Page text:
While so many watch the Olympics in London, I am in the Green Mountains of Vermont with faculty and administrators from community colleges – amazing teams in their own right. While I am representing NASPA as a consultant at the AAC&U Summer Institute, “Bridging Cultures to Form a New Nation,” my experiences with both academic and student affairs in community colleges make me feel right at home.
As with any great team, there is preparation to be done, and ours came in the form of what could easily be a semester’s worth of readings on difference, community, and democratic thinking. Since learning is my number one strength, you can imagine how much I enjoyed prepping for the Institute. I am working with some highly skilled colleagues and we all have talented and committed faculty and administrators in our particular reading seminars.
In addition to the reading seminars, concurrent sessions were held on various topics such as diversity, high impact practices, and gaining faculty buy-in for Bridging Cultures projects the teams brought to the Institute. For the concurrent session on faculty buy-in, I teamed with a professor of philosophy and an administrator of service learning programs. We were to talk about faculty buy-in generally and collaboration between academic and student affairs.
If participants divided equally among the concurrent sessions, we could have expected some 20 in attendance. We were puzzled, then, when only six participants came to the session when, just the day before, teams had identified faculty buy-in as their biggest concern regarding successfully implementing their plans.
Following the session, I did some checking around to see why faculty had not come to the session. The main reason given was that faculty did not see “getting faculty buy-in” as their responsibility. It seems that collaborating with student affairs is not on the radar screen since they have difficulty collaborating among themselves. While we in student affairs often talk about the difficulty of cultivating collaborations with faculty, it looks like we need to get in line.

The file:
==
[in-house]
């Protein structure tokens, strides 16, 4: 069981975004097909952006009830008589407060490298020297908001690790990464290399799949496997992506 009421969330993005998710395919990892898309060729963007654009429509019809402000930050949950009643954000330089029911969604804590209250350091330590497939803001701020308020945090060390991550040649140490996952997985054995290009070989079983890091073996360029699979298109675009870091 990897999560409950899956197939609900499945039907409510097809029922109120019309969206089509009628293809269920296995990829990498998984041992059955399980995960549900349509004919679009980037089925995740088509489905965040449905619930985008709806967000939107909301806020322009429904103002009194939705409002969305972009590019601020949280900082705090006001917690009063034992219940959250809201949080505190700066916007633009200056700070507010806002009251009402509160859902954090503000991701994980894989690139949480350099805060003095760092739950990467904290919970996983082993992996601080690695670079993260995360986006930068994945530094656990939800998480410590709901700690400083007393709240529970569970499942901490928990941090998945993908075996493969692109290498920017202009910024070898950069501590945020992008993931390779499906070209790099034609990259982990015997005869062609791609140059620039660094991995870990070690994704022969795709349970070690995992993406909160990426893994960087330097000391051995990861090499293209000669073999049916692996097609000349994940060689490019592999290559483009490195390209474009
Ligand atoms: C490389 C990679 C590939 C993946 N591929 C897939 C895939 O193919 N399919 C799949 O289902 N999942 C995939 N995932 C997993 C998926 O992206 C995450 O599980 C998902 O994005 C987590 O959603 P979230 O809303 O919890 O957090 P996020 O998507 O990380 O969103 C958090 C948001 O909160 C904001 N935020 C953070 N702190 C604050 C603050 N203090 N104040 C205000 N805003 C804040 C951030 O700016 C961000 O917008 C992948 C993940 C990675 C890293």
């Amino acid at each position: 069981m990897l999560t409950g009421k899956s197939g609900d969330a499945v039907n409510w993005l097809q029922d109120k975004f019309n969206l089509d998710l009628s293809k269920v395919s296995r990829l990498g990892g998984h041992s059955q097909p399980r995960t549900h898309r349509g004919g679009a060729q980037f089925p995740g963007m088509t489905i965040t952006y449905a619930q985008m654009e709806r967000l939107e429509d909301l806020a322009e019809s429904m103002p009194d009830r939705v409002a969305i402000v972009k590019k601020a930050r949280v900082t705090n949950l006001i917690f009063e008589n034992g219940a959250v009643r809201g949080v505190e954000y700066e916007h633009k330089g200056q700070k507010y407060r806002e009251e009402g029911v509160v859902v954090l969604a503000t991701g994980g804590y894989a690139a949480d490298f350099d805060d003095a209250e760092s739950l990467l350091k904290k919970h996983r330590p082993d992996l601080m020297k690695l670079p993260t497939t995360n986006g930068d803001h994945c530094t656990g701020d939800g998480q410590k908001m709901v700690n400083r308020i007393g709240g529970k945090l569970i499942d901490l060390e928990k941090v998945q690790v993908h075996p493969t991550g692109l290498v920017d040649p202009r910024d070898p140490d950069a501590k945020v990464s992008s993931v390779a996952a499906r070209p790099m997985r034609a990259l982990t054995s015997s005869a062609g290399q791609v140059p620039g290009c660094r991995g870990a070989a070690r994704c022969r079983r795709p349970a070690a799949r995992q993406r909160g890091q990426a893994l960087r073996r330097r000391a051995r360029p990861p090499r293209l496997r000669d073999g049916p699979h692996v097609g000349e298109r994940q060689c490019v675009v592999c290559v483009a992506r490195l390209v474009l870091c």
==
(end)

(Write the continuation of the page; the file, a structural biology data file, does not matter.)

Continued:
Something that was reinforced for me during the presentation and in my subsequent discussions on the topic is that we make a mistake when we paint faculty with the same brush. The philosophy professor who was one of the session presenters had his ideas about getting buy-in:
- Have a problem that matters to faculty (the old “What’s in it for me” question)
- Have a mandate
- Allow faculty to take the lead in finding a solution
- Implement their solution
- Get feedback for course corrections
- Act on the feedback
When I talked about faculty and student affairs working together to foster civic learning and democratic engagement, I asked what questions faculty have for student affairs. The immediate response was, “How much money do you have?” Faculty want to have additional resources and they believe that student affairs has more resources than they do.
After discussing how willing student affairs often is to support faculty initiatives and how student affairs is often willing to do the administrative work around a program, the faculty said they liked the idea of collaborating. Of course, I asked about faculty seeing student affairs as educators. I talked with them about my idea of cocurriculum laboratories attached to academic courses, and there was much interest in having their course content reinforced in a systematic manner with the addition of a thread of civic learning and democratic engagement. Others said that this was letting faculty off the hook in that they would make no changes in the curriculum and could claim that they were fulfilling the expectation of embedding civic learning and democratic engagement in their courses because student affairs would take care of this in the cocurriculum lab.
I’m not sure I care if faculty are off the hook as long as students get what they need and student affairs can have access to students in a context where they can plan, implement, and assess the impact of their work on learning and skill outcomes. While the important question of scale arose, in the short-run, I want to see the cocurriculum laboratories model tested; I want to see faculty and student affairs partnering on objectives and outcomes for academic course content and essential characteristics and skills such as personal and social responsibility, intercultural competence, and civic learning and democratic engagement.